Klok et al. (2020) evaluated the composite outcome of symptomatic acute pulmonary embolism (PE), deep-vein thrombosis, ischemic stroke, myocardial infarction or systemic arterial embolism in 184 patients with COVID-19 pneumonia admitted to the ICU. The cumulative incidence of the composite outcomes was 31% with PE being the most frequent complication (Klok et al., 2020). Age and coagulopathy (prothrombin time greater than 3 seconds or activated partial thromboplastin time greater than 5 seconds) were independent predictors of thrombotic complications (Klok et al., 2020).
The following strategies are recommended to reduce the incidence of acute ischemic stroke:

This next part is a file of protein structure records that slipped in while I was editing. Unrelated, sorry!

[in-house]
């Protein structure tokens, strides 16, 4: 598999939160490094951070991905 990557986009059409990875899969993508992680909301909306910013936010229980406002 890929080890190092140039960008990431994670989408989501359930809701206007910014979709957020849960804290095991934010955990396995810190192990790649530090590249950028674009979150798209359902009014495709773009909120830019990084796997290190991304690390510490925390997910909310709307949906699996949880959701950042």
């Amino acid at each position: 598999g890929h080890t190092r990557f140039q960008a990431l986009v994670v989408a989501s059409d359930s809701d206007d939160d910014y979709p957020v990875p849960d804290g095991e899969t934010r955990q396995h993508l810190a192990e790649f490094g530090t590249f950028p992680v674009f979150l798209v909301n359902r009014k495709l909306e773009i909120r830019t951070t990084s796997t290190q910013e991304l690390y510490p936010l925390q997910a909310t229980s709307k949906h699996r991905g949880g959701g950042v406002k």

- Patients with COVID-19 should be evaluated early for acute neurological changes and for patients suspected of having a stroke, promptly initiate work-up to decrease morbidity and mortality (Belini et al., 2020).
- For COVID-19 patients admitted to the ICU, ensure pharmacologic thrombosis prophylaxis has been initiated (Klok et al., 2020).
- Patients who developed an inpatient infection may benefit from cardiovascular disease preventive therapies (antiplatelet agents and statin) (Cowan et al., 2018).
The mounting evidence supports a link between COVID-19 infection and the incidence of stroke. While clinical practice does not change significantly based on these findings, health care professionals should maintain a heightened awareness of this risk.
Avula, A., Nalleballe, K., Narula, N., Sapozhnikov, S., Dandu, V., Toom, S., Glaser, A., & Elsayegh, D. (2020). COVID-19 presenting as stroke. Brain, behavior, and immunity, 87, 115-119. https://doi.org/10.1016/j.bbi.2020.04.077